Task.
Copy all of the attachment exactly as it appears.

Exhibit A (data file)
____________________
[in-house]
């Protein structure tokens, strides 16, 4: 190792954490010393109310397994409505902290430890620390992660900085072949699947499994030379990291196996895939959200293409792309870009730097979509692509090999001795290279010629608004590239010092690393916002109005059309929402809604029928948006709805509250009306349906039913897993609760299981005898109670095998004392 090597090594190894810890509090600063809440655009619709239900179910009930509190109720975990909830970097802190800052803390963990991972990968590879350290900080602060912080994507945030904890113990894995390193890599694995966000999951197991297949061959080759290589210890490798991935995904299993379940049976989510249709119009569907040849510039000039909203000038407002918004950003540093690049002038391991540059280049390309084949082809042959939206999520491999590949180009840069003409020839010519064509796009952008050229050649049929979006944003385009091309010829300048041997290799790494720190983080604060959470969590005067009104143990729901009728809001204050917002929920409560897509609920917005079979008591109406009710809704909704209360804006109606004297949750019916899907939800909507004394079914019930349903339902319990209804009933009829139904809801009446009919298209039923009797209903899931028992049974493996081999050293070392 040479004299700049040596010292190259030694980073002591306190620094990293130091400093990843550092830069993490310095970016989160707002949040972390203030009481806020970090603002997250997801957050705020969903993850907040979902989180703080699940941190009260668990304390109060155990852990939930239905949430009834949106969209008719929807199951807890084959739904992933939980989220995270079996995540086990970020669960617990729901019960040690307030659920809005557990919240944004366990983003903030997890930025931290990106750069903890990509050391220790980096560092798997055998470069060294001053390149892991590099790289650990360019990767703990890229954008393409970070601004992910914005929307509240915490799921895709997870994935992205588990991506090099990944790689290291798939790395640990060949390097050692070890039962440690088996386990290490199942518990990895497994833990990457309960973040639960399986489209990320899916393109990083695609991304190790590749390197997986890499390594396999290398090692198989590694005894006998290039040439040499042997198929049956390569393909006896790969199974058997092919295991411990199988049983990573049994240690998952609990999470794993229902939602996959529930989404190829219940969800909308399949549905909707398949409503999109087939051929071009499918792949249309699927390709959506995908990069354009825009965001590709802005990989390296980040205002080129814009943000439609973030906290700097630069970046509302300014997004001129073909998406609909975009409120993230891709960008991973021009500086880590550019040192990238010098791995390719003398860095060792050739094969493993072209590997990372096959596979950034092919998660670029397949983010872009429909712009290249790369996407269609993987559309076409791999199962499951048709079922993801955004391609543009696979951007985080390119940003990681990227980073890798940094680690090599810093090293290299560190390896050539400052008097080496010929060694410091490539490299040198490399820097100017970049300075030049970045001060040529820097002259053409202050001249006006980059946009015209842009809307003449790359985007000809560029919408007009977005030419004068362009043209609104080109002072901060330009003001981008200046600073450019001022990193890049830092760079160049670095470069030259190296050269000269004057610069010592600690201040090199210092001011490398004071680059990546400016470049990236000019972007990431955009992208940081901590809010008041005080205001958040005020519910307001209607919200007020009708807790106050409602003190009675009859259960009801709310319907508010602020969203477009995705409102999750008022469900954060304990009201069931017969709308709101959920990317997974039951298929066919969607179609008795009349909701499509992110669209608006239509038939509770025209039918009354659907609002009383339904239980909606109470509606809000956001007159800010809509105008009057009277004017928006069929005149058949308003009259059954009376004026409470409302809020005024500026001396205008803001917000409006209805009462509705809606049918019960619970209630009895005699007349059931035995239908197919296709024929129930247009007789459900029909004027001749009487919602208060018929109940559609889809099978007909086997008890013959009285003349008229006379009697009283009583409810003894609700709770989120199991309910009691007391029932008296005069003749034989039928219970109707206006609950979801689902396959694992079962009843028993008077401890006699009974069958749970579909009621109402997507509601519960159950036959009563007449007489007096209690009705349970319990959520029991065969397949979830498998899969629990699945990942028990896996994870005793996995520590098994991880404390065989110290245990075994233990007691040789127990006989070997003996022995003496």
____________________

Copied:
[in-house]
């Protein structure tokens, strides 16, 4: 190792954490010393109310397994409505902290430890620390992660900085072949699947499994030379990291196996895939959200293409792309870009730097979509692509090999001795290279010629608004590239010092690393916002109005059309929402809604029928948006709805509250009306349906039913897993609760299981005898109670095998004392 090597090594190894810890509090600063809440655009619709239900179910009930509190109720975990909830970097802190800052803390963990991972990968590879350290900080602060912080994507945030904890113990894995390193890599694995966000999951197991297949061959080759290589210890490798991935995904299993379940049976989510249709119009569907040849510039000039909203000038407002918004950003540093690049002038391991540059280049390309084949082809042959939206999520491999590949180009840069003409020839010519064509796009952008050229050649049929979006944003385009091309010829300048041997290799790494720190983080604060959470969590005067009104143990729901009728809001204050917002929920409560897509609920917005079979008591109406009710809704909704209360804006109606004297949750019916899907939800909507004394079914019930349903339902319990209804009933009829139904809801009446009919298209039923009797209903899931028992049974493996081999050293070392 040479004299700049040596010292190259030694980073002591306190620094990293130091400093990843550092830069993490310095970016989160707002949040972390203030009481806020970090603002997250997801957050705020969903993850907040979902989180703080699940941190009260668990304390109060155990852990939930239905949430009834949106969209008719929807199951807890084959739904992933939980989220995270079996995540086990970020669960617990729901019960040690307030659920809005557990919240944004366990983003903030997890930025931290990106750069903890990509050391220790980096560092798997055998470069060294001053390149892991590099790289650990360019990767703990890229954008393409970070601004992910914005929307509240915490799921895709997870994935992205588990991506090099990944790689290291798939790395640990060949390097050692070890039962440690088996386990290490199942518990990895497994833990990457309960973040639960399986489209990320899916393109990083695609991304190790590749390197997986890499390594396999290398090692198989590694005894006998290039040439040499042997198929049956390569393909006896790969199974058997092919295991411990199988049983990573049994240690998952609990999470794993229902939602996959529930989404190829219940969800909308399949549905909707398949409503999109087939051929071009499918792949249309699927390709959506995908990069354009825009965001590709802005990989390296980040205002080129814009943000439609973030906290700097630069970046509302300014997004001129073909998406609909975009409120993230891709960008991973021009500086880590550019040192990238010098791995390719003398860095060792050739094969493993072209590997990372096959596979950034092919998660670029397949983010872009429909712009290249790369996407269609993987559309076409791999199962499951048709079922993801955004391609543009696979951007985080390119940003990681990227980073890798940094680690090599810093090293290299560190390896050539400052008097080496010929060694410091490539490299040198490399820097100017970049300075030049970045001060040529820097002259053409202050001249006006980059946009015209842009809307003449790359985007000809560029919408007009977005030419004068362009043209609104080109002072901060330009003001981008200046600073450019001022990193890049830092760079160049670095470069030259190296050269000269004057610069010592600690201040090199210092001011490398004071680059990546400016470049990236000019972007990431955009992208940081901590809010008041005080205001958040005020519910307001209607919200007020009708807790106050409602003190009675009859259960009801709310319907508010602020969203477009995705409102999750008022469900954060304990009201069931017969709308709101959920990317997974039951298929066919969607179609008795009349909701499509992110669209608006239509038939509770025209039918009354659907609002009383339904239980909606109470509606809000956001007159800010809509105008009057009277004017928006069929005149058949308003009259059954009376004026409470409302809020005024500026001396205008803001917000409006209805009462509705809606049918019960619970209630009895005699007349059931035995239908197919296709024929129930247009007789459900029909004027001749009487919602208060018929109940559609889809099978007909086997008890013959009285003349008229006379009697009283009583409810003894609700709770989120199991309910009691007391029932008296005069003749034989039928219970109707206006609950979801689902396959694992079962009843028993008077401890006699009974069958749970579909009621109402997507509601519960159950036959009563007449007489007096209690009705349970319990959520029991065969397949979830498998899969629990699945990942028990896996994870005793996995520590098994991880404390065989110290245990075994233990007691040789127990006989070997003996022995003496």